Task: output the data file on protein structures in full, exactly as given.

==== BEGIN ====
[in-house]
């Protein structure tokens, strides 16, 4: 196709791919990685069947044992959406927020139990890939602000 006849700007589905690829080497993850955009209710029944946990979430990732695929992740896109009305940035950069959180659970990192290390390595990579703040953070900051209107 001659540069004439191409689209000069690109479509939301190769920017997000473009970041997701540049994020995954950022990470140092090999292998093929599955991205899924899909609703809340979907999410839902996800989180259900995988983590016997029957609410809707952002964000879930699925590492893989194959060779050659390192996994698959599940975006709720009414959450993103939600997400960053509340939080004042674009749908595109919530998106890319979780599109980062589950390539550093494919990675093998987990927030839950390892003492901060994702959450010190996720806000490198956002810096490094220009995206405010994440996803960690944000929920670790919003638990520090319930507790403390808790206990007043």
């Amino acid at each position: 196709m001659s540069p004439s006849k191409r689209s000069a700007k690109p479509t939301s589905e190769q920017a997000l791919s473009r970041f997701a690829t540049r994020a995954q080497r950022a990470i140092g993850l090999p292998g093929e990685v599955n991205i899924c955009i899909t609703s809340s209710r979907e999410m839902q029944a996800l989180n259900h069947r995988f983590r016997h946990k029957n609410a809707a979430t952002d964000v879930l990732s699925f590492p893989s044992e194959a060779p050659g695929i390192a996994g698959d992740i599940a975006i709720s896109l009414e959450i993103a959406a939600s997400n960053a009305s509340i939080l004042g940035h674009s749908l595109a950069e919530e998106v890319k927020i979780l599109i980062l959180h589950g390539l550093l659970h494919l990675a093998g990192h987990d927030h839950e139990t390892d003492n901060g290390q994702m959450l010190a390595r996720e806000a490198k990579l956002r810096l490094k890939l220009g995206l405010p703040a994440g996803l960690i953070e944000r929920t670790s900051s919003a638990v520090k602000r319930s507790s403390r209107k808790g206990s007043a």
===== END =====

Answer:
[in-house]
């Protein structure tokens, strides 16, 4: 196709791919990685069947044992959406927020139990890939602000 006849700007589905690829080497993850955009209710029944946990979430990732695929992740896109009305940035950069959180659970990192290390390595990579703040953070900051209107 001659540069004439191409689209000069690109479509939301190769920017997000473009970041997701540049994020995954950022990470140092090999292998093929599955991205899924899909609703809340979907999410839902996800989180259900995988983590016997029957609410809707952002964000879930699925590492893989194959060779050659390192996994698959599940975006709720009414959450993103939600997400960053509340939080004042674009749908595109919530998106890319979780599109980062589950390539550093494919990675093998987990927030839950390892003492901060994702959450010190996720806000490198956002810096490094220009995206405010994440996803960690944000929920670790919003638990520090319930507790403390808790206990007043």
């Amino acid at each position: 196709m001659s540069p004439s006849k191409r689209s000069a700007k690109p479509t939301s589905e190769q920017a997000l791919s473009r970041f997701a690829t540049r994020a995954q080497r950022a990470i140092g993850l090999p292998g093929e990685v599955n991205i899924c955009i899909t609703s809340s209710r979907e999410m839902q029944a996800l989180n259900h069947r995988f983590r016997h946990k029957n609410a809707a979430t952002d964000v879930l990732s699925f590492p893989s044992e194959a060779p050659g695929i390192a996994g698959d992740i599940a975006i709720s896109l009414e959450i993103a959406a939600s997400n960053a009305s509340i939080l004042g940035h674009s749908l595109a950069e919530e998106v890319k927020i979780l599109i980062l959180h589950g390539l550093l659970h494919l990675a093998g990192h987990d927030h839950e139990t390892d003492n901060g290390q994702m959450l010190a390595r996720e806000a490198k990579l956002r810096l490094k890939l220009g995206l405010p703040a994440g996803l960690i953070e944000r929920t670790s900051s919003a638990v520090k602000r319930s507790s403390r209107k808790g206990s007043a």